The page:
We all know how maintaining a balance in life can ease everything and an hormonal balance is no different. Hormonal imbalance isn’t great for our bodies–it not only affects our mood but is also responsible for increasing the risk of certain diseases.
If you have a higher level of testosterone–the male sex hormone–genetically you’re at the risk of developing diabetes and certain types of cancers. A recent study shows how higher testosterone levels in men and women impact their bodies differently.
Katherine Ruth, a genetics specialist at Britain’s Exeter University who co-led the study says:
The results give a unique insight into the disease impacts of testosterone and emphasise the importance of considering men and women separately in studies, as we saw opposite effects for testosterone on diabetes.
The study published in the journal Nature Medicine used the genetic data of more than 4,25,000 people registered in the UK Biobank to study 2,571 genetic variations linked to differences in levels of testosterone.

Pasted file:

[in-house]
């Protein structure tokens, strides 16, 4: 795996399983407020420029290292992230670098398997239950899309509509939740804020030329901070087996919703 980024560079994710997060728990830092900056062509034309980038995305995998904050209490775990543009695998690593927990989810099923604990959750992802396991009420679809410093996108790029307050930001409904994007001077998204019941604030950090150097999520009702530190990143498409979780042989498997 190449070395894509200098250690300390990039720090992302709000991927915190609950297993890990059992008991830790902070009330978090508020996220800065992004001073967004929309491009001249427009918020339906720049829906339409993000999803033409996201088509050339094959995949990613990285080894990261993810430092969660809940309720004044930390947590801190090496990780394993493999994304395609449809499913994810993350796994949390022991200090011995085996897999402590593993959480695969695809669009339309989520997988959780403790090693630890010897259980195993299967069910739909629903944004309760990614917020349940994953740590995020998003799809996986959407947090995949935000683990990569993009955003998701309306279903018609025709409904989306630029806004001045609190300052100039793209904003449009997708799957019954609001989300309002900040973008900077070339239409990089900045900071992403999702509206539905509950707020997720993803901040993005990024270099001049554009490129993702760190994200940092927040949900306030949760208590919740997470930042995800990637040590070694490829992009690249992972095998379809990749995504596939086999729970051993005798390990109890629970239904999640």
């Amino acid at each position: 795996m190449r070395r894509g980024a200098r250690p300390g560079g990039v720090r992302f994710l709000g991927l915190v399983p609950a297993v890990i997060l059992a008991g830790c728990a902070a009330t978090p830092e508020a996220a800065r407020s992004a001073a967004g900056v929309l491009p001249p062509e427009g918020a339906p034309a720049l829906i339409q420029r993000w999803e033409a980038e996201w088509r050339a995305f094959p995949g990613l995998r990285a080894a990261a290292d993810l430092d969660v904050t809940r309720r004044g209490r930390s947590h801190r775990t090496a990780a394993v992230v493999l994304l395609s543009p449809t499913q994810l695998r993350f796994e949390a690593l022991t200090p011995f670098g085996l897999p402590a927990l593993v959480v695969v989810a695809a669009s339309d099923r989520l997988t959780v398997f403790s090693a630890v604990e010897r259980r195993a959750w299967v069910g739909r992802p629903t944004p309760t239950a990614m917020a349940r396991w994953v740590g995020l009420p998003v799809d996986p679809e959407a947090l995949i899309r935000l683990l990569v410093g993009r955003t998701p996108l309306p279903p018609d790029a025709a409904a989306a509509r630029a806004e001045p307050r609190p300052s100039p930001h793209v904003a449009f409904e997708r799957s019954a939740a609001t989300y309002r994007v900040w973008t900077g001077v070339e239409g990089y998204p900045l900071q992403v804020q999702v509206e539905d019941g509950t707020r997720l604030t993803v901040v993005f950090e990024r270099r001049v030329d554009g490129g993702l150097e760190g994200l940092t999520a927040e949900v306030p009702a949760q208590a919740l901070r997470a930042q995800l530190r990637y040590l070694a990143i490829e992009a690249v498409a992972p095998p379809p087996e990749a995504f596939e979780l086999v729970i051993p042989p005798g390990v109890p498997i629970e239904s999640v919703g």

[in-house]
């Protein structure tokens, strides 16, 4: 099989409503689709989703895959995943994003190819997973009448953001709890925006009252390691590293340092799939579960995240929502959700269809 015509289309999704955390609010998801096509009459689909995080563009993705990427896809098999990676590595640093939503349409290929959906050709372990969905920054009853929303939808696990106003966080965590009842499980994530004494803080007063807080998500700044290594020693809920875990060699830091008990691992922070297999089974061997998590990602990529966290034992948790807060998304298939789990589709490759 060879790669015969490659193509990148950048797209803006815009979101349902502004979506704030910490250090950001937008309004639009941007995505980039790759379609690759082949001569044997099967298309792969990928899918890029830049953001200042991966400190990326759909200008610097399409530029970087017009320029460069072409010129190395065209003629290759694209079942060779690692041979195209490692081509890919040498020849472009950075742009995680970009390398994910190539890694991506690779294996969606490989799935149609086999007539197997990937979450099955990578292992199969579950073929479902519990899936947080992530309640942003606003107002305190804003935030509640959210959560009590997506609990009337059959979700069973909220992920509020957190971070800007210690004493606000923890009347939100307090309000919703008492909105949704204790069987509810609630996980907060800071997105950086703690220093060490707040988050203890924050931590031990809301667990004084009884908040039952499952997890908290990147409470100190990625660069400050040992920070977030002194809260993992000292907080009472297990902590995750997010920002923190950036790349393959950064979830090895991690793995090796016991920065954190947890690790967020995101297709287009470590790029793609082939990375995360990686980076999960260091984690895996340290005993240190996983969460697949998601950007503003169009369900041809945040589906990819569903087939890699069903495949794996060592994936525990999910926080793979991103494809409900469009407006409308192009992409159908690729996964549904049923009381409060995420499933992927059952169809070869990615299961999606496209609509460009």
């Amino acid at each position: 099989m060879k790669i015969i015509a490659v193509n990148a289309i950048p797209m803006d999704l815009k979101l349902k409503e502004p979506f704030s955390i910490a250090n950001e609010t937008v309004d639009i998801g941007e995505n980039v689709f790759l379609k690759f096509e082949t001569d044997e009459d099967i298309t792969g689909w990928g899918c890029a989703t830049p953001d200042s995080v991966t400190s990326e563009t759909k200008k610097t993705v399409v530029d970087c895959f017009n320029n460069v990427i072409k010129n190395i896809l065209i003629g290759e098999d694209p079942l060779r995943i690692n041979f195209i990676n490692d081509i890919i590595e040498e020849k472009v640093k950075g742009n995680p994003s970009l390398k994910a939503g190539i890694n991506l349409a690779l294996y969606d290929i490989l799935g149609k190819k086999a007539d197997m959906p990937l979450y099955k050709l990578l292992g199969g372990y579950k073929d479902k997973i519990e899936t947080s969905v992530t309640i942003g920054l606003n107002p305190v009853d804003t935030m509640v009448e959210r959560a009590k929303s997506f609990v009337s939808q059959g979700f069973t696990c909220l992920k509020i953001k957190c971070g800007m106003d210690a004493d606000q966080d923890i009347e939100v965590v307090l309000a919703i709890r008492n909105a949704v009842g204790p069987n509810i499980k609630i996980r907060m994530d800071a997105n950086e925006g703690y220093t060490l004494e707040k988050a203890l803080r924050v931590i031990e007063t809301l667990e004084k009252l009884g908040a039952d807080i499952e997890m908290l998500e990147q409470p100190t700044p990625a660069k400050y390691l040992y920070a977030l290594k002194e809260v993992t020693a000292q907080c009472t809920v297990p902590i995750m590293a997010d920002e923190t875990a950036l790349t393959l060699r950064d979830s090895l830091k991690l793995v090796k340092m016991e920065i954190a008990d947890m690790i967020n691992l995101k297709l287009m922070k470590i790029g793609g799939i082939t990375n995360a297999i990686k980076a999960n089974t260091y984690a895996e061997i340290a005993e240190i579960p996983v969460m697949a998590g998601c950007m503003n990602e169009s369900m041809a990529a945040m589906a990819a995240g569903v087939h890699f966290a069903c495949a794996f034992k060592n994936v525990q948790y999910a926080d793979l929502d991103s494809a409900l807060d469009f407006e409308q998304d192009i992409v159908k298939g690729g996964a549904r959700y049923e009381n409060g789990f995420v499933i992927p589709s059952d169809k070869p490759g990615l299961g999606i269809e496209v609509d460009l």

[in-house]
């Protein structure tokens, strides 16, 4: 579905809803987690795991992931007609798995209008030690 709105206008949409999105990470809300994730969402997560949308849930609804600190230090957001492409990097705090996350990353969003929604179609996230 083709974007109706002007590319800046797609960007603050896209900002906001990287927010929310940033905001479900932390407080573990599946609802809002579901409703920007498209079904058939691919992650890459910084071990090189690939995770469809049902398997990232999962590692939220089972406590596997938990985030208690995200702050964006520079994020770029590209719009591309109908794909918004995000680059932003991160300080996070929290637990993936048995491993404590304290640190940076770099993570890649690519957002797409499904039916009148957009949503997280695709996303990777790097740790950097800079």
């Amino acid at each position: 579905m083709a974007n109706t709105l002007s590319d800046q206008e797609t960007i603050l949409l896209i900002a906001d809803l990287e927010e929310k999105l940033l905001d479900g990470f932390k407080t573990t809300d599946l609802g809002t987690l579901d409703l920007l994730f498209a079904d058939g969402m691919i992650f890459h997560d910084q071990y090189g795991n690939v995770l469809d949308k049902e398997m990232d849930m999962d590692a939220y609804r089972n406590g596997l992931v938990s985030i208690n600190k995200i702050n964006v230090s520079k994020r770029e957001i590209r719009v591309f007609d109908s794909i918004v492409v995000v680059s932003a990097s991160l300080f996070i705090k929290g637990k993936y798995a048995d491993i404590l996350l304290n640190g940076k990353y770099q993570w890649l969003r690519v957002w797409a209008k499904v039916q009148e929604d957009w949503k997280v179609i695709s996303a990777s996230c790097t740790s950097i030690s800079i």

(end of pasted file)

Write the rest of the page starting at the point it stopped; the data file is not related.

Using the statistical analyses, the team found that women who have genetically higher testosterone are 37% more prone to developing type 2 diabetes and 51% more likely at the risk of polycystic ovary syndrome (PCOS)–a hormonal disorder that affects menstruation. It also raises the risk of endometrial and breast cancers in women.
Men with high testosterone, on the other hand, have a reduced risk of diabetes but but a high risk of cancer.
Working towards to balance this hormone is the key to reduce the risks of diabetes and certain cancer. Slash the risk by following a healthy lifestyle, or you can also try testosterone-reducing therapies.